In various embodiments, the memory controller 120, the local memory 140, and the geometry processor 130 are configured such that data generated at various points along the graphics processing pipeline 103 may be output via the raster operation unit 165 and provided to the geometry processor 130 or the fragment processor 155 as input. The output data, e.g., color, depth, and other parameters, may be processed according to a fragment program and stored in one or more output buffers in graphics memory to be used as texture maps, e.g., shadow map, height field, stencil, displacement maps, and the like, by a fragment program. Alternatively, color and depth output data may be written to an output buffer, and later read and processed by the raster operation unit 165 to generate the final pixel data prior to being scanned out for display via the output controller 180. The graphics data processed by the geometry processor 130, the rasterizer 150, or the fragment processor 155 can be primitive data, surface data, pixel data, vertex data, fragment data, or the like.

When processing is completed, an output 185 of the graphics subsystem 107 is provided using the output controller 180. Alternatively, the host processor 114 reads the composited frame, e.g., output buffer, stored in the local memory 140 through the memory controller 120, the graphics interface 117 and the system interface 115. The output controller 180 is optionally configured by opcodes, received from the graphics processing pipeline 103 via the memory controller 120, to deliver data to a display device, network, electronic control system, the computing system 100, the graphics subsystem 107, or the like.

FIG. 1B illustrates a detailed block diagram of the rasterizer 150, the fragment processor 155 and the memory controller 120 in accordance with one or more embodiments of the invention. The rasterizer 150 includes a coarse rasterizer unit 151, a z cull unit 152, a fine rasterizer unit 153 and a z cull memory 154. The coarse rasterizer unit 151 processes the graphics primitive tiles at larger sizes than the tiles processed by the fine rasterizer unit 153. For example, the tiles processed by the coarse rasterizer unit 151 may be 16 by 16 pixel region or 8×8 pixel region, while the tiles processed by the fine rasterizer unit 153 may be 4×4 pixel region or 2×2 pixel region. Both coarse rasterizer unit 151 and fine rasterizer unit 153 process graphics primitive tiles to produce sub-primitive tile parameters and sub-primitive coverage data, which are sent as output to the z cull unit 152. The z cull unit 152 compares the z value for each sub-primitive tile to the z values stored in the z cull memory 153 and performs a hidden surface removal on each sub-primitive tile using various techniques known by ordinary persons skilled in the art. The z cull memory 153 may be a random access memory (RAM).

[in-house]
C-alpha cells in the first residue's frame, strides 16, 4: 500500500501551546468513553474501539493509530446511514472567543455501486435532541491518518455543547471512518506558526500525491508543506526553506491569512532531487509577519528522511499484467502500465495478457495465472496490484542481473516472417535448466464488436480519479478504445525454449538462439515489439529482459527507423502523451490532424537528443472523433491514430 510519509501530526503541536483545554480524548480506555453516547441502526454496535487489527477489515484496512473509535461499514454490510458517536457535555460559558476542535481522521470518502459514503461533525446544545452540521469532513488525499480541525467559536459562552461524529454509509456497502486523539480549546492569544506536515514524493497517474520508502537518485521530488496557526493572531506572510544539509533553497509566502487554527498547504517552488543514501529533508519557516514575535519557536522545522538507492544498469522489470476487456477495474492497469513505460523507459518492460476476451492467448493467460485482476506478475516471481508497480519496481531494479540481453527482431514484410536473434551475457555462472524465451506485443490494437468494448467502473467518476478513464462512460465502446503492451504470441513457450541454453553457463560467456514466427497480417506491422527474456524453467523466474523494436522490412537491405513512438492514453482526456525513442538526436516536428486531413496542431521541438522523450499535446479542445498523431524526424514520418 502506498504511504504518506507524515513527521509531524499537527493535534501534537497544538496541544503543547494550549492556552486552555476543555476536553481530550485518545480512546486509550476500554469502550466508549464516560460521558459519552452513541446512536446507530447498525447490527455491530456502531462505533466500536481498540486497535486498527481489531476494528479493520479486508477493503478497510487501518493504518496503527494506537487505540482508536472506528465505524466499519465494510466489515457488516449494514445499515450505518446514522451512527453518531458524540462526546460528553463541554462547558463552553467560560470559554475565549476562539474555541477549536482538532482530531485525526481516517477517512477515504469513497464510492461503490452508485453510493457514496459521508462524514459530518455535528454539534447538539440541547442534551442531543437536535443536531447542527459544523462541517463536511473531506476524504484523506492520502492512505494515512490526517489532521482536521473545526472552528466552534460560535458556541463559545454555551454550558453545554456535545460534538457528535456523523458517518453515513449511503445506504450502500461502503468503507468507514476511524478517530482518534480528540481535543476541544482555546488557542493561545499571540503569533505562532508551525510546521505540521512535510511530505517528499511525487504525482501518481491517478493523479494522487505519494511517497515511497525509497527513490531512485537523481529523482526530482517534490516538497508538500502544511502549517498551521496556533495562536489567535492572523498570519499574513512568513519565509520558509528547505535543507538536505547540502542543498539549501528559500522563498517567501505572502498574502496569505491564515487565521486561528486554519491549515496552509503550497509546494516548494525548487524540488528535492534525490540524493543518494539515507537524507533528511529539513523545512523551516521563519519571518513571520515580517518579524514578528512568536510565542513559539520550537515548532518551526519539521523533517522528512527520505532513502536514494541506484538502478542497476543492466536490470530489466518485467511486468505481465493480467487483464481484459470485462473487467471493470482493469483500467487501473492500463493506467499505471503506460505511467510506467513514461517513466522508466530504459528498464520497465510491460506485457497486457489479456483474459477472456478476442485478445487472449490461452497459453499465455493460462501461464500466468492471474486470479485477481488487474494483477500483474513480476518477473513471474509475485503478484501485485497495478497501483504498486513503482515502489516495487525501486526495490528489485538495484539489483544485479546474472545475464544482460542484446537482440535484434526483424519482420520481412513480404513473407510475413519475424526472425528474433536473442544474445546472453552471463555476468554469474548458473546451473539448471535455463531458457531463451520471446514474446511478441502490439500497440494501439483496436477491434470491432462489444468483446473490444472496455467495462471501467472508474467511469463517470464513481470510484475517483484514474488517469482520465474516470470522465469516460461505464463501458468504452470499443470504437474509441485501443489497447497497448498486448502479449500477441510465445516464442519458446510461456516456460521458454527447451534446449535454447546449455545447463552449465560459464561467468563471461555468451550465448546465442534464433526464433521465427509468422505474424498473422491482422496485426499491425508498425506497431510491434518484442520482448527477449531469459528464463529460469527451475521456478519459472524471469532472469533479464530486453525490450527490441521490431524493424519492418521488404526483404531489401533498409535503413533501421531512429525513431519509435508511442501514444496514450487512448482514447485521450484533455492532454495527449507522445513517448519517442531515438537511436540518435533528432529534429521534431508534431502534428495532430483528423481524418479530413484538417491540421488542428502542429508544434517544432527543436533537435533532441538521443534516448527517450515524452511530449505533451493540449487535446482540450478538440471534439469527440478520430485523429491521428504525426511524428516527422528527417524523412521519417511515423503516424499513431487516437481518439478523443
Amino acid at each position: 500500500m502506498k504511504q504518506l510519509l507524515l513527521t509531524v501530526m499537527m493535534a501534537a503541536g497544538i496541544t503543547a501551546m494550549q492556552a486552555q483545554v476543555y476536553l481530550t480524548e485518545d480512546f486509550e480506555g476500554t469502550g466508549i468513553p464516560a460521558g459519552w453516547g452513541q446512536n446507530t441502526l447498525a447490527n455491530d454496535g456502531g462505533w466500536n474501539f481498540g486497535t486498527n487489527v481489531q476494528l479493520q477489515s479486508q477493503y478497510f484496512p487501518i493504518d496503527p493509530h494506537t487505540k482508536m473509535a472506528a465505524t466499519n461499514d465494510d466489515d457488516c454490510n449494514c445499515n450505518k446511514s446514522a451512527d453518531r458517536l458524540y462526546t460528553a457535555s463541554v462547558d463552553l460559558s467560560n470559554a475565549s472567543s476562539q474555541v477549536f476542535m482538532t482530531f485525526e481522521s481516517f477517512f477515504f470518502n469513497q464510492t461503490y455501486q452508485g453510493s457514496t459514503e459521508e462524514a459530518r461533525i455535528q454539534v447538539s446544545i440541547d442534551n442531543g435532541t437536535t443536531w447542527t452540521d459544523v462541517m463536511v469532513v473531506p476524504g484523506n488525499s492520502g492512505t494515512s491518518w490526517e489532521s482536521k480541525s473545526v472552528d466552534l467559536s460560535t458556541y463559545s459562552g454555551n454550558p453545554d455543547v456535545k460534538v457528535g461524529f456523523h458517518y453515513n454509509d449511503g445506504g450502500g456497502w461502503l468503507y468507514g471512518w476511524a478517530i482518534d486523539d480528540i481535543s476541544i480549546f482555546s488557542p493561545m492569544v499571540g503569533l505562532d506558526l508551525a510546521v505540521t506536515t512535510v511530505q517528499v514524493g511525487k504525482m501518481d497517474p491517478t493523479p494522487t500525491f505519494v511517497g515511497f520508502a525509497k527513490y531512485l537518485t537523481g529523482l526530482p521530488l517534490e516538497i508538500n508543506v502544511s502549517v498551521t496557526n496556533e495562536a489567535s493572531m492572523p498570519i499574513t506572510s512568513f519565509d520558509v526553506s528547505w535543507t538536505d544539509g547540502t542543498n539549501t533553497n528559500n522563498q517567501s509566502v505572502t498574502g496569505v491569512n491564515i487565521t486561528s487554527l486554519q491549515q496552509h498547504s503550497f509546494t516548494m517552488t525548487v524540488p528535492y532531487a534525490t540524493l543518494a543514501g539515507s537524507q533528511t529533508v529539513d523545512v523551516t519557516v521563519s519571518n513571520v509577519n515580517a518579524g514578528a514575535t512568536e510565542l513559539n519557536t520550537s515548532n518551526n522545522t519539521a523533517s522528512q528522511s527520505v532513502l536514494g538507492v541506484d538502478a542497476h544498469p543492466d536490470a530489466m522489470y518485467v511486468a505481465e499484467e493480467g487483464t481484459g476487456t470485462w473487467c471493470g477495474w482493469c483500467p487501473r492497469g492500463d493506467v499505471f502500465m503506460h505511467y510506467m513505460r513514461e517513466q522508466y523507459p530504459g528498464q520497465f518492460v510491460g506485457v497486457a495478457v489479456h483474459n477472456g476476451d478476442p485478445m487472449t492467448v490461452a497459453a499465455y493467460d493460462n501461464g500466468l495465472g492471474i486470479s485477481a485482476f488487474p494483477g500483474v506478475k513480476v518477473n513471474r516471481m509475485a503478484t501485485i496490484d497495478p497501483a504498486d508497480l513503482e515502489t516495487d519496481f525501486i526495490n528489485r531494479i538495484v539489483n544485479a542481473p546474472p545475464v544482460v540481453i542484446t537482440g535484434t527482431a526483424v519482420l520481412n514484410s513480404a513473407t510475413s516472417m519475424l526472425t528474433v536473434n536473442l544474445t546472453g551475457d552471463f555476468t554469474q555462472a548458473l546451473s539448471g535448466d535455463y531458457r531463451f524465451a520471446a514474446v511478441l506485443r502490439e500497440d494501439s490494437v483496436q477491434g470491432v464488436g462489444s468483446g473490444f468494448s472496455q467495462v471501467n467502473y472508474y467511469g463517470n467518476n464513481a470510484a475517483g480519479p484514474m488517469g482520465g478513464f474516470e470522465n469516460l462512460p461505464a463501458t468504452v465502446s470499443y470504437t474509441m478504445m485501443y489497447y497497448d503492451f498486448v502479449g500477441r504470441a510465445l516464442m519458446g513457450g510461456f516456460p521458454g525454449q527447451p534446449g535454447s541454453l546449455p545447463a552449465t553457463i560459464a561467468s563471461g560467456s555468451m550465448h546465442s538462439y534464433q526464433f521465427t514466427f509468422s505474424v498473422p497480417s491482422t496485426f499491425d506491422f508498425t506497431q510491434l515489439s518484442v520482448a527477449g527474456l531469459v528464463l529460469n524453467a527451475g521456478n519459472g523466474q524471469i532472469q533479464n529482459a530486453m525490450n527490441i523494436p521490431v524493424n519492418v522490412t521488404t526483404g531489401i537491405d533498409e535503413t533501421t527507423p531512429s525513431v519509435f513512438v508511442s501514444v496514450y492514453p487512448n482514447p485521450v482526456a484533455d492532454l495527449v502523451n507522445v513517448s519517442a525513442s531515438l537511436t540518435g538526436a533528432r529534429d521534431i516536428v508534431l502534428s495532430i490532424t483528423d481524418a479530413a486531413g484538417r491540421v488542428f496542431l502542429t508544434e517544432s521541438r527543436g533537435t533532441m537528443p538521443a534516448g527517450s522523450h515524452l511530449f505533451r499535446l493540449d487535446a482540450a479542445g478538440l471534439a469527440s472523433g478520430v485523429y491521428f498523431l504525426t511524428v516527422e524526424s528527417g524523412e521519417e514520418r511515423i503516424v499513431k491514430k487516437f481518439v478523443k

The fragment processor 155 includes a texture unit 156 and a fragment processing unit 158. The texture unit 156 receives data from the rasterizer 150. Such data may include program instructions and parameters associated with fragments, e.g., texture IDs and texture parameters (e.g., s, t, r and the like). The texture unit 156 may include a level of detail (LOD) unit, which receives texture parameters and determines LOD values using techniques known to persons with ordinary skill in the art. The texture unit 156 includes a read interface 157, which reads the fragment program instructions and the fragment parameters from local memory 140 or host memory 112 via memory controller 120. The texture unit 156 outputs the fragment parameters and the program instructions to the fragment processing unit 158, which processes the fragment parameters as specified by the program instructions to produce shaded fragment data. The fragment processing unit 158 may also store shaded fragment data, e.g., x, y, color, depth, configuration control and other parameters. The fragment processing unit 158 outputs the shaded fragment data to the raster operation unit 165.

The memory controller 120 may also include a translation lookaside buffer 122. The translation lookaside buffer 122 is configured to store relevance information that corresponds to the texture map addresses for visible texels. The translation lookaside buffer 122 will be described in more detail in the following paragraphs with reference to FIG. 2.

FIG. 2 illustrates a flow diagram of a method 200 for rendering an image in accordance with various embodiments of the invention. At step 205, a hidden surface removal is performed on fragment data by the graphics processing pipeline 103. The hidden surface removal may be performed using the coarse rasterizer unit 151, the fine rasterizer unit 153 and the z cull unit 152, as described in the above paragraphs. The hidden surface removal is used to generate a rendering constraint data structure containing the frontmost z values. The rendering constraint data structure may be stored in the z cull memory 154. Embodiments of the invention contemplate various techniques for hidden surface removal known by persons of ordinary skill in the art. Step 205 may be referred to as a first pass through the graphics processing pipeline 103. In an alternate embodiment, the hidden surface removal may be performed by the host computer 110.